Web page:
Justification

Lactarius strigosipes is currently known from only two sites, both in Tropical Montane Cloud Forests (TMC) near the city of Xalapa, Mexico. Targeted fieldwork at a number of additional sites with similar habitats plus an examination of environmental (soil) derived ITS sequences from Quercus dominated forests across Mexico,  suggest that this species is rare and restricted to TMC forests.  Based on climate change models, TMC forests are estimated to decline 68% over the next 60 years (Ponce-Reyes et al. 2012), and Quercus species that inhabit temperate and montane locations are estimated to decline by 30-45% over the next 30 years (Gómez-Mendoza and Arriaga 2007). Therefore, it is assessed as VUA3c based on the anticipated decline in suitable habitat and its obligate host.  Based on its rareness and restricted distribution, it possibly could also be listed under C1, but the actual number of mature individuals are difficult to estimate without further extensive fieldwork.


Taxonomic notes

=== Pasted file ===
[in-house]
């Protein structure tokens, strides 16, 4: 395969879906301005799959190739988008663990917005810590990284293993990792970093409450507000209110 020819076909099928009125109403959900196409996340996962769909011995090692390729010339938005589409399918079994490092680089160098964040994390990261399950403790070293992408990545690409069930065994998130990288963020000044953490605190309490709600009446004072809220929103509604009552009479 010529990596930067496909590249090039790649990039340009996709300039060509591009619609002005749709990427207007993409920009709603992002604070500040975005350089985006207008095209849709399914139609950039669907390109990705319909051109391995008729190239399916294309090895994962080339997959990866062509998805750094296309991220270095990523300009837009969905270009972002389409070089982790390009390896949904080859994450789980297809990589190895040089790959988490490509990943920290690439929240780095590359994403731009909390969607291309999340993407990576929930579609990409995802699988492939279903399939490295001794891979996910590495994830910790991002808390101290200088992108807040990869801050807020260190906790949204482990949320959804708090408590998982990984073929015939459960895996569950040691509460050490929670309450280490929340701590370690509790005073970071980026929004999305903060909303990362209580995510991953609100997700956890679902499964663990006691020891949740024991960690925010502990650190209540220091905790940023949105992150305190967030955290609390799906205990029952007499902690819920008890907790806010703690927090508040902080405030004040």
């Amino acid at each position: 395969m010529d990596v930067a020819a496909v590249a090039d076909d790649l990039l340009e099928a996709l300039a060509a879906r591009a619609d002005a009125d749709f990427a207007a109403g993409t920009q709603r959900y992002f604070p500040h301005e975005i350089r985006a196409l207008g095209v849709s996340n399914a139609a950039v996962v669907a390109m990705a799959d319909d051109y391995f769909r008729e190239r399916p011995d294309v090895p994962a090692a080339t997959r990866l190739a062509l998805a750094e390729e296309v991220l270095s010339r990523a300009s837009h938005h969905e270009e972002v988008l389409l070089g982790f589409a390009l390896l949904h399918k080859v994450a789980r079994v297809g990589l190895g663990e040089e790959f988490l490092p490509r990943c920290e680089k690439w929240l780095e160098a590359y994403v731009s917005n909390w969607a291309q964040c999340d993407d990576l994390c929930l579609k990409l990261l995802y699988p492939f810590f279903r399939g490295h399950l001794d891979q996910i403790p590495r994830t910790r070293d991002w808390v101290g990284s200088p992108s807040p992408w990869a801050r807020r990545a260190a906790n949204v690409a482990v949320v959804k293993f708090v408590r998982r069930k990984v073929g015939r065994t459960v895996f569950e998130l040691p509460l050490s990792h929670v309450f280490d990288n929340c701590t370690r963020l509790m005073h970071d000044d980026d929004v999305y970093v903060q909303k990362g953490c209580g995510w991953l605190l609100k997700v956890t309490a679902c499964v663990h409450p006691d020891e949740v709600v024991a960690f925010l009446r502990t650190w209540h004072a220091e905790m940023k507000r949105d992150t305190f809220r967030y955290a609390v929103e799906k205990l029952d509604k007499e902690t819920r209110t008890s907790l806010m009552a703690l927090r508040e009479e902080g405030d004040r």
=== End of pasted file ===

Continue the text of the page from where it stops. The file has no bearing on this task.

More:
This species was described in 2008 and does not have any taxonomic or nomenclatural synonyms.
Basionym
Lactarius strigosipes Montoya & Bandala, Fungal Diversity 29: 65 (2008)

Etymology: strigosipes (Lat.) refers to the presence of strigose scales at stipe base.


Why suggested for a Global Red List Assessment?

This species was described by Montoya and Bandala (2008), based on specimens collected between 2003-2006 from a tropical mountain cloud forest near the Instituto de Ecología in Veracruz, Mexico. This species is only known from two localities, and is in ectomycorrhizal association with Quercus xalapensis (Lamus et al. 2012), an endemic species which is listed as vulnerable by IUCN. Climate change models predict that this vegetation type will decline 68% over the next 60 years, and Quercus species growing in temperate to cold climates will have a decline of 30-45% over the next 30 years.